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Making your House Accessible

By: Chris Hogan MSc - Updated: 16 Nov 2010 | comments*Discuss
 
Making Your House Accessible

It's becoming more common for house renovations to be made to allow a disabled member of the family to live at home more comfortably. As medical advances continue people are living longer and not succumbing to diseases and ailments that previously would have ended in premature death or being confined to a residential care centre.

Introduction to House Renovation for Disabled Access

In this series of articles in this section we will be looking at the advances in technology and equipment that help people live in a house. Of course it's difficult to make recommendations for modifications to a house that are going to help every person because there are so many different ways that people can be affected by various conditions. In this article we will endeavour to give an introduction to the techniques that will make day-to-day living easier for many people.

Surprisingly the renovation of houses to allow people to stay in them longer is supported by the government. The Department of Work and Pensions published a report on independent living in the summer of 2007.

Government Support for Independent Living

This recognised that the cost of modifying a house to allow independent living for longer are far outweighed by the savings to the national health that arise from keeping people out of sorely-pressed residential care homes. It would also lower costs associated with having day care delivered to people's homes.

It was also recognised that enabling people to live independently has a beneficial affect on those individuals as well. However, changing the way that healthcare is assessed and delivered is not going to be a quick process and the report called for more analysis. If that process is followed to its logical conclusion then there should be more government money made available to fund modifications to a house to allow people to live in their homes for longer.

Existing grants for modifications of this kind are discussed in a separate article in this section.

From Wheelchair Access to Technology and Communications

There are three very broad categories of house renovation that can be helpful to disabled and elderly people:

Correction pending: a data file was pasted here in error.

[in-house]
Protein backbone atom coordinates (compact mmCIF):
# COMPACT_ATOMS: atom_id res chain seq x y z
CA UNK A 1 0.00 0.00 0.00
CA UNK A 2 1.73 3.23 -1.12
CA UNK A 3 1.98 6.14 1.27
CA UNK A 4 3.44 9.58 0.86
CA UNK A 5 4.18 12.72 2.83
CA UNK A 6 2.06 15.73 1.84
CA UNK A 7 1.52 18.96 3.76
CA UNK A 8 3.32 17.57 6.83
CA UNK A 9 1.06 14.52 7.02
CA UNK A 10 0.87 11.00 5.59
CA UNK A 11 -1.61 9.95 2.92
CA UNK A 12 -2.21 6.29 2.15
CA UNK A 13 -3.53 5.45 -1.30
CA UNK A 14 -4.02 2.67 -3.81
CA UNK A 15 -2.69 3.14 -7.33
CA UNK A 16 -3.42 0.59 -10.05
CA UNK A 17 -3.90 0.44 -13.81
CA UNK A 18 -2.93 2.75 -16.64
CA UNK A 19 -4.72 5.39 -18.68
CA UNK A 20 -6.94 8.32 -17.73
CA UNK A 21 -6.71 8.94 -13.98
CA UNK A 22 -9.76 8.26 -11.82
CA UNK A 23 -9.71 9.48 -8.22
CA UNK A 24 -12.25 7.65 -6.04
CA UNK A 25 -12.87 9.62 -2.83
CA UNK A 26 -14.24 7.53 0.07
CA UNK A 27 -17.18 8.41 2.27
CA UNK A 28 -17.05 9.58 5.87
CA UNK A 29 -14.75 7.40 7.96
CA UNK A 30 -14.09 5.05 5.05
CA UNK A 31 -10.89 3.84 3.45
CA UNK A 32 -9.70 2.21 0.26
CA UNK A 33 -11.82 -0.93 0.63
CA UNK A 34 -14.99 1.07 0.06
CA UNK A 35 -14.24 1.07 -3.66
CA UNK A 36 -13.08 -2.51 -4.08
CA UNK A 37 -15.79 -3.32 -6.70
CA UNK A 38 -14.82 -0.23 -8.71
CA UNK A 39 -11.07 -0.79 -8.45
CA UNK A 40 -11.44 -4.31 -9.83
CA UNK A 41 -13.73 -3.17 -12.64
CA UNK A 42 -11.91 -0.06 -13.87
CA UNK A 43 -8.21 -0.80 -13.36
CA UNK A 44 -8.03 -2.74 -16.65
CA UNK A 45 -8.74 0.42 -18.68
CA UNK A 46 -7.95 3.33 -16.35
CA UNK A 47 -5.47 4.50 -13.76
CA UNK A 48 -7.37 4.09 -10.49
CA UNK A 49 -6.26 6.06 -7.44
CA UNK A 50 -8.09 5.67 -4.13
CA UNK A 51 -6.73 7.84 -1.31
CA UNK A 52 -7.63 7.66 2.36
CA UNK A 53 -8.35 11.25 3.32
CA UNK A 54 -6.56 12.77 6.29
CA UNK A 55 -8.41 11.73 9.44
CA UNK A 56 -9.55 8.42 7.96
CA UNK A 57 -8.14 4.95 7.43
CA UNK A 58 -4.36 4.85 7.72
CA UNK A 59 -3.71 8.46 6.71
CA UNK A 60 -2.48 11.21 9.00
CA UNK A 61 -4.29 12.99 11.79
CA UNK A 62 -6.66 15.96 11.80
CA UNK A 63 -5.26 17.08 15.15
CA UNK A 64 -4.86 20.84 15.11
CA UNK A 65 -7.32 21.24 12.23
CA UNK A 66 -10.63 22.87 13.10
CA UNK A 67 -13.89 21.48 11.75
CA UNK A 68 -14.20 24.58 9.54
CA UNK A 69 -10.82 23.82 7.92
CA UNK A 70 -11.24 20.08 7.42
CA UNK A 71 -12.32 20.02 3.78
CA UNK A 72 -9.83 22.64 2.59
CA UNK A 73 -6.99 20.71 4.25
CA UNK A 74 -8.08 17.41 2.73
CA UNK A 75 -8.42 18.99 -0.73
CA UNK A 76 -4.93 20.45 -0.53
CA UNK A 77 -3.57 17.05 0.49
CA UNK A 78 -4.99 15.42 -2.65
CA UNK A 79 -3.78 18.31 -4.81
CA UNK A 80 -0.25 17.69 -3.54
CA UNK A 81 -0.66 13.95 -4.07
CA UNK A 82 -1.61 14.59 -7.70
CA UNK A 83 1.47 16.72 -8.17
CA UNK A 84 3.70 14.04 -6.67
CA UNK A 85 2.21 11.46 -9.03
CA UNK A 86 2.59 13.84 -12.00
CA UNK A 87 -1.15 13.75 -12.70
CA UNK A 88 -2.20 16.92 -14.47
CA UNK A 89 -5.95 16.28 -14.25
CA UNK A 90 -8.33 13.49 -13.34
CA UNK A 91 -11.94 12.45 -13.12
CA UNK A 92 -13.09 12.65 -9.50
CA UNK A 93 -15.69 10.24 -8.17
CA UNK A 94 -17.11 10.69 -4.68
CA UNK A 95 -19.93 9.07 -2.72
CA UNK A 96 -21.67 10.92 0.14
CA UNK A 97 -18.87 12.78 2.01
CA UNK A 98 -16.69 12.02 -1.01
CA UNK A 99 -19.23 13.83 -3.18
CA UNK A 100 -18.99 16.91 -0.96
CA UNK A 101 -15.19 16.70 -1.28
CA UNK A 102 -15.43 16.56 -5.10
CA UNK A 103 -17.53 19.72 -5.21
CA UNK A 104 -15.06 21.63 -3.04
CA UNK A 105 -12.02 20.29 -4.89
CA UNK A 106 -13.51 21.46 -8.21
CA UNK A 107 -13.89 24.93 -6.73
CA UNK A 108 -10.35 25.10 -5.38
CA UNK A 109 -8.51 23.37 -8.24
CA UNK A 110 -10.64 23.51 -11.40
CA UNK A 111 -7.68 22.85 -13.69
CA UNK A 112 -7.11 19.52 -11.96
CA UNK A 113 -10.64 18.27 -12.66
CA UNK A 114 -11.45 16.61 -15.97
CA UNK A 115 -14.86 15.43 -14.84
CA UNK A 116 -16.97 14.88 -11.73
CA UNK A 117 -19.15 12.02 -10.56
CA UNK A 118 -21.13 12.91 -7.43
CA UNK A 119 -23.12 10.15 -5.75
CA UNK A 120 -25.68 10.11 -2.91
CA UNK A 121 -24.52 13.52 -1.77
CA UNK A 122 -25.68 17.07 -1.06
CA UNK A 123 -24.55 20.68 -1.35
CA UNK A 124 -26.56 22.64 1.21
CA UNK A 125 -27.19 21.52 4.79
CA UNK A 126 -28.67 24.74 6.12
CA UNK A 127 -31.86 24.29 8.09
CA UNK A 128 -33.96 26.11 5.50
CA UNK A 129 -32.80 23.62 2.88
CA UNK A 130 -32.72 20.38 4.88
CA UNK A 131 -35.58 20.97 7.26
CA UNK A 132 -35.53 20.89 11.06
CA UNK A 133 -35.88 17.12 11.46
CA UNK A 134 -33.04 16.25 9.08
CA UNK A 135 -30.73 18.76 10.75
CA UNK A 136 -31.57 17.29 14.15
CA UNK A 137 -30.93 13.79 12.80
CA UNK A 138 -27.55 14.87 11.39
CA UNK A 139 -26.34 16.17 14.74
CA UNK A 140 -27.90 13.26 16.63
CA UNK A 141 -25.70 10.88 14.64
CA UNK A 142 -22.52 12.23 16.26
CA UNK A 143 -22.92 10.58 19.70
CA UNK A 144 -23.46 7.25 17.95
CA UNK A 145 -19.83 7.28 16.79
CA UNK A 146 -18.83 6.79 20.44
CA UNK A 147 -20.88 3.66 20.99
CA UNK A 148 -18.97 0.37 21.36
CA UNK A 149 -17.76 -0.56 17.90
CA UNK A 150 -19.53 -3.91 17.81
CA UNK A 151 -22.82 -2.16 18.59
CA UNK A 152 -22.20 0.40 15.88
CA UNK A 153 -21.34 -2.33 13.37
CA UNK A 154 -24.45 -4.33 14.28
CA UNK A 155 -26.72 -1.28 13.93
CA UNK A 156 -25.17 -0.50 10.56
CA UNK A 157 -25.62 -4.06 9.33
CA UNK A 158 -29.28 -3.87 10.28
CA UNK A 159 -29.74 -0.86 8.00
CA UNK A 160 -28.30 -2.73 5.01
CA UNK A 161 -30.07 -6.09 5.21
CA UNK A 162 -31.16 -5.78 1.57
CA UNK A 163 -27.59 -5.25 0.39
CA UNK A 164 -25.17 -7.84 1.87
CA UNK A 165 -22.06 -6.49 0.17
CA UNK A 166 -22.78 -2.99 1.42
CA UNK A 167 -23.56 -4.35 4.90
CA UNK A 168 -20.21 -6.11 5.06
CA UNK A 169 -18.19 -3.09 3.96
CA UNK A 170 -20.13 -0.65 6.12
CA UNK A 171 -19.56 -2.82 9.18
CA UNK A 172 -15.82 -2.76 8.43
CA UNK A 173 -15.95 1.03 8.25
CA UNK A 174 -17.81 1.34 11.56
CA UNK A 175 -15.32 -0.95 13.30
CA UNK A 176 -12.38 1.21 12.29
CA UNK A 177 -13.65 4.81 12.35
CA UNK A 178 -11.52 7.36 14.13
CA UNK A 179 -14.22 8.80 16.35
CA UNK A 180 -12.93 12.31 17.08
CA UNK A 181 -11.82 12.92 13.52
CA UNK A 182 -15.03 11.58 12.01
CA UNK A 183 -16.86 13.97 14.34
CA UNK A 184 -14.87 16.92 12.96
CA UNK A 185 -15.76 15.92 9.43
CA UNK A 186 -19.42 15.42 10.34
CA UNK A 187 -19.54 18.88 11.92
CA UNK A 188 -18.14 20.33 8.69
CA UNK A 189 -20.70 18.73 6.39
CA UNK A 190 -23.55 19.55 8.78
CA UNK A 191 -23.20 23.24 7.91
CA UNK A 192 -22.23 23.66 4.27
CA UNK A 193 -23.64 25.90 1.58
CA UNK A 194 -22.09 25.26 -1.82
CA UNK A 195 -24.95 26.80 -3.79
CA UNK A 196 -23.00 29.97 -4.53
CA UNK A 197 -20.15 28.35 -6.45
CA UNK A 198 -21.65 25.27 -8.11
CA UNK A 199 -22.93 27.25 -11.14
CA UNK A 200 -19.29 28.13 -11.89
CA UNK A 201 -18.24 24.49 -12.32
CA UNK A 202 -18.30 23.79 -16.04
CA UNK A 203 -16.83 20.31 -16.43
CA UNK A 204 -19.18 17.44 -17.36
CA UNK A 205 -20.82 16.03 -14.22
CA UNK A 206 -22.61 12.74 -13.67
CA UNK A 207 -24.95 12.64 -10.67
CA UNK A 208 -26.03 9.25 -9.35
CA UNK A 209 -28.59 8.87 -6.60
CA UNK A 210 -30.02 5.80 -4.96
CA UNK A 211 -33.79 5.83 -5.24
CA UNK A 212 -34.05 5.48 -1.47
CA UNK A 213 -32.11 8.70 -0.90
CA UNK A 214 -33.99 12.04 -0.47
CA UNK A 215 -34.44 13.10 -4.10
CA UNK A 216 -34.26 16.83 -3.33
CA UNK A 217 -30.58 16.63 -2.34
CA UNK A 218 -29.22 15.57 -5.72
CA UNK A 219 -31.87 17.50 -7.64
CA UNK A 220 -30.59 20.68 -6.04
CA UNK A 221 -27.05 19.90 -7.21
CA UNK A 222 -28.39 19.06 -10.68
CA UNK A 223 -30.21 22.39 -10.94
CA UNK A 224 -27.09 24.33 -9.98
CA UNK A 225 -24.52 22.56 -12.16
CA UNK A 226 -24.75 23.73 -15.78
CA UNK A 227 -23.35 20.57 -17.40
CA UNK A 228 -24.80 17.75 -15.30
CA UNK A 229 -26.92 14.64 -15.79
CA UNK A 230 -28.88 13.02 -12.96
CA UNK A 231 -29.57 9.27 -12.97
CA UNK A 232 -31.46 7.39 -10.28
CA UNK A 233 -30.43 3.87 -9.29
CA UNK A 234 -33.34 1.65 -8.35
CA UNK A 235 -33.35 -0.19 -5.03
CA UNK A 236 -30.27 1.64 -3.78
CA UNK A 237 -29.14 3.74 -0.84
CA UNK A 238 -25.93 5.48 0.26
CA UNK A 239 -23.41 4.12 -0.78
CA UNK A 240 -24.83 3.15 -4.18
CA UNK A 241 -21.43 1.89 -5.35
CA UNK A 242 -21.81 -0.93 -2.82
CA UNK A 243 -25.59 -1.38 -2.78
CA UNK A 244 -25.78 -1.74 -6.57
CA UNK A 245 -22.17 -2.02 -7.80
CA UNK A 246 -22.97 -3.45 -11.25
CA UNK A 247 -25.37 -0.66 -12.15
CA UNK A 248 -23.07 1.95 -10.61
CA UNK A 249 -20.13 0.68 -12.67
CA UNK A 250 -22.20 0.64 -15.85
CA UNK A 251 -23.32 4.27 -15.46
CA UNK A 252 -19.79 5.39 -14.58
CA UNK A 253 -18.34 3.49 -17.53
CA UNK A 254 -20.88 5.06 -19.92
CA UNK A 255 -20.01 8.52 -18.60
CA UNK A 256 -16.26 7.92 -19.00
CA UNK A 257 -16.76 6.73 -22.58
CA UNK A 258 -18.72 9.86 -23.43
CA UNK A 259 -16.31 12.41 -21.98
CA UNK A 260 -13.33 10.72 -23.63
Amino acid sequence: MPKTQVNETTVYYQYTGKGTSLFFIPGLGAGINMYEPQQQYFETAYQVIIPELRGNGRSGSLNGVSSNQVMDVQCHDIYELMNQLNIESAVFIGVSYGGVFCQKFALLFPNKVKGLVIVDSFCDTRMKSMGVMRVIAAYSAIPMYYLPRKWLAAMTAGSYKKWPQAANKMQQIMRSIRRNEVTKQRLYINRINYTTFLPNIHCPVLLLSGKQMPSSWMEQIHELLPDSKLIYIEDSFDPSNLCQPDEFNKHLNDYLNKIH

• Modifications to the fabric of a house to allow easier navigation
  • Installation of fixtures and fittings to a house that are more accessible
  • Use of technology in a house to make communicating and living easier

The first category includes widening of doorways and possibly removing the doors themselves or switching to sliding doors, installing ramps and other facilities that allow access for wheelchairs and turning space. Then there are shifts in the configuration of a house such as moving a bathroom downstairs, or making the house more open plan.

The second category covers fitments that make things in the house easier to operate, from long handles on taps to full blown accessible bathroom and kitchens; really the sky is the limit once you start looking at what's available in these areas.

The final category involves technological areas like intercoms and videophone entry systems, now becoming commonplace, through communications devices that can keep someone in touch with a care centre, to more cutting edge solutions where technology can help someone make use of computers to do things for them.

Cost Conscious Ideas for Access and Flexibility

Throughout this series of articles we will endeavour to focus on simple and cost effective solutions but also cover the newer (and therefore, unfortunately more expensive) options beginning to come onto the market.

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Latest Comments
  • Ingrid
    Re: Getting a Renovation Grant
    Hi. I'm making an enquiry on behalf of my elderly parents who live in a house in Scotland, built circa 1894. They are both on state…
    3 July 2018
  • Roget
    Re: Getting a Renovation Grant
    @Aims - I don't think you can get grants for this sort of home improvements. Grants are much more scarce these days. A can of white…
    12 June 2018
  • Aims
    Re: Getting a Renovation Grant
    Hi I am a lone parent to 2 children and have always worked long hours as a nurse in the NHS, I simply can't afford to redecorate my…
    12 June 2018
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    I need a side shelter/porch, partly for storage, partly for shelter and partly to protect a lobby that's freezing in winter and boiling in summer.…
    21 May 2018
  • buddie
    Re: Getting a Renovation Grant
    i am in the process of having my late mothers house left to me...its about a hundred old house but in need of a lot of work as not…
    25 April 2018
  • Matt
    Re: Adding A Porch
    We have a very small open porch. It has a small tiled roof with full length brick walls on either side leading to original front door. It also has…
    5 April 2018
  • Jen
    Re: Getting a Renovation Grant
    Hi - we have recently purchase a property in southport which was constructed in 1836. It is in a serious state of disrepair and will…
    29 March 2018
  • RenovationExpert
    Re: Getting a Renovation Grant
    Beth - Your Question:I am enquirering about possible housing grant for renovation of a very old damp depressing house, this house is…
    23 February 2018
  • Beth
    Re: Getting a Renovation Grant
    I am enquirering about possible housing grant for renovation of a very old damp depressing house, this house is much older than 10…
    22 February 2018
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    Re: Can Our Electrician Refuse to Finish The Job?
    @Cliffy60 - send him a warning letter and say you'll take him to the small claims court if he doesn't come…
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